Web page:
Maastricht science talent does research in Australia with Rubicon grant
Imre Kouw, who received her PhD from Maastricht University in 2018, is one of 18 Dutch science talents selected to conduct research at institutes abroad with a Rubicon grant from the Dutch Research Council (NWO). The Rubicon programme offers young, promising scientists the chance to gain international experience. Imre Kouw will be putting her research proposal into practice in Adelaide, Australia.
Imre Kouw studies the effects of artificial nutrition on patients in intensive care. Artificial nutrition is often delivered non-stop, partly for logistical reasons and to control blood sugar levels. Yet it is known that eating 24/7, without a period of fasting between meals, has negative health effects in healthy people. In Australia, Kouw will conduct research on the effects of regular tube feeding on blood sugar levels and digestion in IC patients: ‘I would like to mimic the normal, healthy situation of three to four meals a day, to see the effect on the emptying of the stomach, for example, or on the release of hunger and satiety hormones, or on muscle mass.’
Kouw obtained her doctorate at Maastricht University with Professor Luc van Loon. She is currently completing her postdoctoral research in the field of intermittent fasting at the Australian Catholic University in Melbourne. From June, she will be putting her Rubicon grant to use at the ultramodern Royal Adelaide Hospital. ‘Complex physiological research is conducted there on nutrition in IC patients,’ Kouw says. ‘What’s more, the research techniques and expertise applicable to my research are optimal.’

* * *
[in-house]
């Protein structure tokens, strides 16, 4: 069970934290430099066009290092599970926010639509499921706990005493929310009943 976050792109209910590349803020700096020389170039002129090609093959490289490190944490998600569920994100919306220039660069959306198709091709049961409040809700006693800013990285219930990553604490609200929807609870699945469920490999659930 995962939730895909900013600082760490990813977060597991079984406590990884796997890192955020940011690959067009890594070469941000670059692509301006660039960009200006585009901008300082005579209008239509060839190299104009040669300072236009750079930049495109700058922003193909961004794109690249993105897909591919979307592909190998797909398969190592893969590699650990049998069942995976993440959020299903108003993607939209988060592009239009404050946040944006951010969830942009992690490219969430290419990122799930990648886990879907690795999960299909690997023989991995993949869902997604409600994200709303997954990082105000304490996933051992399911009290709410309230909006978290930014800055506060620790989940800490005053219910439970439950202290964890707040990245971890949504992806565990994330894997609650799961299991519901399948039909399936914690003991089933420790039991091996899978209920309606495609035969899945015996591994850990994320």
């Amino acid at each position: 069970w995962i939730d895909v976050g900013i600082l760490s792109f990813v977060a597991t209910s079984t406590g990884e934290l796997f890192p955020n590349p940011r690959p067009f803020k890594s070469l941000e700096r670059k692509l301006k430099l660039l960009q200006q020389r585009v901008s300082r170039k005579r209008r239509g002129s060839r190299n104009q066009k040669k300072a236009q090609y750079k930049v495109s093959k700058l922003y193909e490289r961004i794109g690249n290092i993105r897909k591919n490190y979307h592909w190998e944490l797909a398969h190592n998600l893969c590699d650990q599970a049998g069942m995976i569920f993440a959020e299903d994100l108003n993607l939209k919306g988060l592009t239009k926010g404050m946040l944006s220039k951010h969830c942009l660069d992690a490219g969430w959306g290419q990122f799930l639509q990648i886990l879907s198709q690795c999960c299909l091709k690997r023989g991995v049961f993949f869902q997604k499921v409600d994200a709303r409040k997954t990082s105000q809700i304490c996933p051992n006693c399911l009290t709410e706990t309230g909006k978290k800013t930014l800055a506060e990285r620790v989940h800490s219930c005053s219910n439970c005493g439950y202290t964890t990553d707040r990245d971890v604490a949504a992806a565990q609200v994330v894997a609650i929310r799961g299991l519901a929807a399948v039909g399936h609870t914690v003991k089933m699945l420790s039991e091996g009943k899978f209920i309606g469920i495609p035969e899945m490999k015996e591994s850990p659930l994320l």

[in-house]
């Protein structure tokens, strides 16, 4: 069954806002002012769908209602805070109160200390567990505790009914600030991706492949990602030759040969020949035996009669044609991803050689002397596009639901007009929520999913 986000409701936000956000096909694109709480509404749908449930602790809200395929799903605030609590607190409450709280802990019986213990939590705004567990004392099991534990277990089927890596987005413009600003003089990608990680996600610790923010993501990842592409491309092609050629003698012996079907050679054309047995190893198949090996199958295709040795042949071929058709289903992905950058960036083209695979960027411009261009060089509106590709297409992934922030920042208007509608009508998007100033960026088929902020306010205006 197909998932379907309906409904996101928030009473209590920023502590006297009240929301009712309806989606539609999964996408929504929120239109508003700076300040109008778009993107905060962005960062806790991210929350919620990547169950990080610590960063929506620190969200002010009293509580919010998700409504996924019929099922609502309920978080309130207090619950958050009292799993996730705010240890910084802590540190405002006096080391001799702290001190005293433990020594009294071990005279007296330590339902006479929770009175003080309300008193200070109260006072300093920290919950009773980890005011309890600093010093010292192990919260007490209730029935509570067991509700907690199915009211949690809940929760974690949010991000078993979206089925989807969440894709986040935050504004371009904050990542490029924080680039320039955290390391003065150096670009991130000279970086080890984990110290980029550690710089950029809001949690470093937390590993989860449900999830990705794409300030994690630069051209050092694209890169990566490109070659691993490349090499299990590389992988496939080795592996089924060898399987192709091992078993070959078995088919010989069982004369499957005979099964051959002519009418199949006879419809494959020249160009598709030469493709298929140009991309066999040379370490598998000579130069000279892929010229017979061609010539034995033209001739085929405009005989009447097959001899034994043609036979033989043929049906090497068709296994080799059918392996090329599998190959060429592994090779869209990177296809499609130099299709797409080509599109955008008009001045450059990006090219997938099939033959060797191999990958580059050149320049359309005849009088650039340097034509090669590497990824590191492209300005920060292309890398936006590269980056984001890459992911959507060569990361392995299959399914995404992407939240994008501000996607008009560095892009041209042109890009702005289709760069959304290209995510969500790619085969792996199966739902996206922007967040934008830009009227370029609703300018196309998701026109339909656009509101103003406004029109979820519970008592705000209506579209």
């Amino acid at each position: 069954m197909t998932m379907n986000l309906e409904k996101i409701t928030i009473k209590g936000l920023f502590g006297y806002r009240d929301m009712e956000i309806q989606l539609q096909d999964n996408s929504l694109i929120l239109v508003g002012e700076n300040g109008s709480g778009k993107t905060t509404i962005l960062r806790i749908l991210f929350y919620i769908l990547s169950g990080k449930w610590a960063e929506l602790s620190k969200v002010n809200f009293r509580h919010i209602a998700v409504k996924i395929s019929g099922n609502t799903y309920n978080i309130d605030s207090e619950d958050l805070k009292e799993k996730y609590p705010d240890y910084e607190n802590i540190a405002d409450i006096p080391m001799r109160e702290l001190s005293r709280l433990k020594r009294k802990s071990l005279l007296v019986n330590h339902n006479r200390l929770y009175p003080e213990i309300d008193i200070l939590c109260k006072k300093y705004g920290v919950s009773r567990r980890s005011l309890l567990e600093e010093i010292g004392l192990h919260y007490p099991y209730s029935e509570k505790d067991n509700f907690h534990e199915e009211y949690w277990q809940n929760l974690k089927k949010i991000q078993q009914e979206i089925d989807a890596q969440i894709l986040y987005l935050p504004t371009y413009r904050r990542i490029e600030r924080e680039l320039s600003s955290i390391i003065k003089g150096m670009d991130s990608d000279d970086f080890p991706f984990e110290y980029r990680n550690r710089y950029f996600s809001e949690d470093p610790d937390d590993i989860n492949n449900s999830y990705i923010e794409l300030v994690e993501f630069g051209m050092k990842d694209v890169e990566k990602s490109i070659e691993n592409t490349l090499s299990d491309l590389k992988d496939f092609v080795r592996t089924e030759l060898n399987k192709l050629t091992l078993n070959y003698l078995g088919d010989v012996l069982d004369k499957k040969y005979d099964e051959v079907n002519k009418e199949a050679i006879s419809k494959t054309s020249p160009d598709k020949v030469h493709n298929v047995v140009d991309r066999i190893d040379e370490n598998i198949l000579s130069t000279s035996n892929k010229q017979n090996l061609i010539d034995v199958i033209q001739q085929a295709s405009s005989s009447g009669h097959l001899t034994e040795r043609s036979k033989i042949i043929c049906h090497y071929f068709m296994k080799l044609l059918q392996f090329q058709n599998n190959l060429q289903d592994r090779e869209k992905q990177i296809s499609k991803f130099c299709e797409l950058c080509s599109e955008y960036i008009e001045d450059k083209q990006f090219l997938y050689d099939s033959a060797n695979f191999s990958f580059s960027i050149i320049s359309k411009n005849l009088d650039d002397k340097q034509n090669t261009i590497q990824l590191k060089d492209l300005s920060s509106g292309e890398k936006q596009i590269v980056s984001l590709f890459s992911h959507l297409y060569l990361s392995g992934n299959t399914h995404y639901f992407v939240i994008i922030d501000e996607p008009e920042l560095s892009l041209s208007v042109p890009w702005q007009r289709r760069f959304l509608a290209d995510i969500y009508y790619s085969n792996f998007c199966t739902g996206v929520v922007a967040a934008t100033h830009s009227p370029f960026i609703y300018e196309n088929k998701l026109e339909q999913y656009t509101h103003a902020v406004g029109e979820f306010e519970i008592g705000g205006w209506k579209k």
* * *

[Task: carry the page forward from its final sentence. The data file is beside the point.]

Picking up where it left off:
For many scientists, experience abroad is an important step in their careers. The Rubicon grant enables young researchers to conduct studies at top institutes such as Stanford and Harvard. Of the 74 researchers who applied last year, 18 have recently been awarded a grant. Ten are going to the United States, two to Italy, two to Germany, and the remaining four to highly regarded institutes in Australia, Switzerland, Canada and Belgium.
With a Rubicon grant, scientists are able to conduct research at an institute abroad for up to 24 months. The amount of funding depends on the destination and the duration of the stay. NWO awards grants to around 60 young researchers a year in the Rubicon programme, with a total amount of seven million euros divided over three rounds.